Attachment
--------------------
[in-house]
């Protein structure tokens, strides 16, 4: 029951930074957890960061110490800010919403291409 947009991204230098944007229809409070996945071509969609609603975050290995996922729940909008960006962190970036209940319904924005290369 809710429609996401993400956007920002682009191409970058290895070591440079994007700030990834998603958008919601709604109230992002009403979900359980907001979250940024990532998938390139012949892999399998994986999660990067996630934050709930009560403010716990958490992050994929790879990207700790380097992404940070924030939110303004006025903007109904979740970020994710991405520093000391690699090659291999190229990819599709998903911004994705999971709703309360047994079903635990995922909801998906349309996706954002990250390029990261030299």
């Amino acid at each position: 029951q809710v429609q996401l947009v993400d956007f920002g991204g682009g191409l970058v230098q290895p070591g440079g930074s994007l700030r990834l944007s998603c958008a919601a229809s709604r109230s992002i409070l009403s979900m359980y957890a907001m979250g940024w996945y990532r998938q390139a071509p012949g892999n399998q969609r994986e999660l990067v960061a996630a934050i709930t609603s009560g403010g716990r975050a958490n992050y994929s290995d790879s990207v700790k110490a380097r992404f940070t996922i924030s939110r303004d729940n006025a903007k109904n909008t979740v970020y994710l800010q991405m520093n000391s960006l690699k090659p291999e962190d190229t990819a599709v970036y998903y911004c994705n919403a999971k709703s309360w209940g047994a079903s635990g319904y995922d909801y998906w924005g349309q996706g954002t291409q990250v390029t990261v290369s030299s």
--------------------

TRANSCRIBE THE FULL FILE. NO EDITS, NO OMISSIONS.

[in-house]
């Protein structure tokens, strides 16, 4: 029951930074957890960061110490800010919403291409 947009991204230098944007229809409070996945071509969609609603975050290995996922729940909008960006962190970036209940319904924005290369 809710429609996401993400956007920002682009191409970058290895070591440079994007700030990834998603958008919601709604109230992002009403979900359980907001979250940024990532998938390139012949892999399998994986999660990067996630934050709930009560403010716990958490992050994929790879990207700790380097992404940070924030939110303004006025903007109904979740970020994710991405520093000391690699090659291999190229990819599709998903911004994705999971709703309360047994079903635990995922909801998906349309996706954002990250390029990261030299």
């Amino acid at each position: 029951q809710v429609q996401l947009v993400d956007f920002g991204g682009g191409l970058v230098q290895p070591g440079g930074s994007l700030r990834l944007s998603c958008a919601a229809s709604r109230s992002i409070l009403s979900m359980y957890a907001m979250g940024w996945y990532r998938q390139a071509p012949g892999n399998q969609r994986e999660l990067v960061a996630a934050i709930t609603s009560g403010g716990r975050a958490n992050y994929s290995d790879s990207v700790k110490a380097r992404f940070t996922i924030s939110r303004d729940n006025a903007k109904n909008t979740v970020y994710l800010q991405m520093n000391s960006l690699k090659p291999e962190d190229t990819a599709v970036y998903y911004c994705n919403a999971k709703s309360w209940g047994a079903s635990g319904y995922d909801y998906w924005g349309q996706g954002t291409q990250v390029t990261v290369s030299s």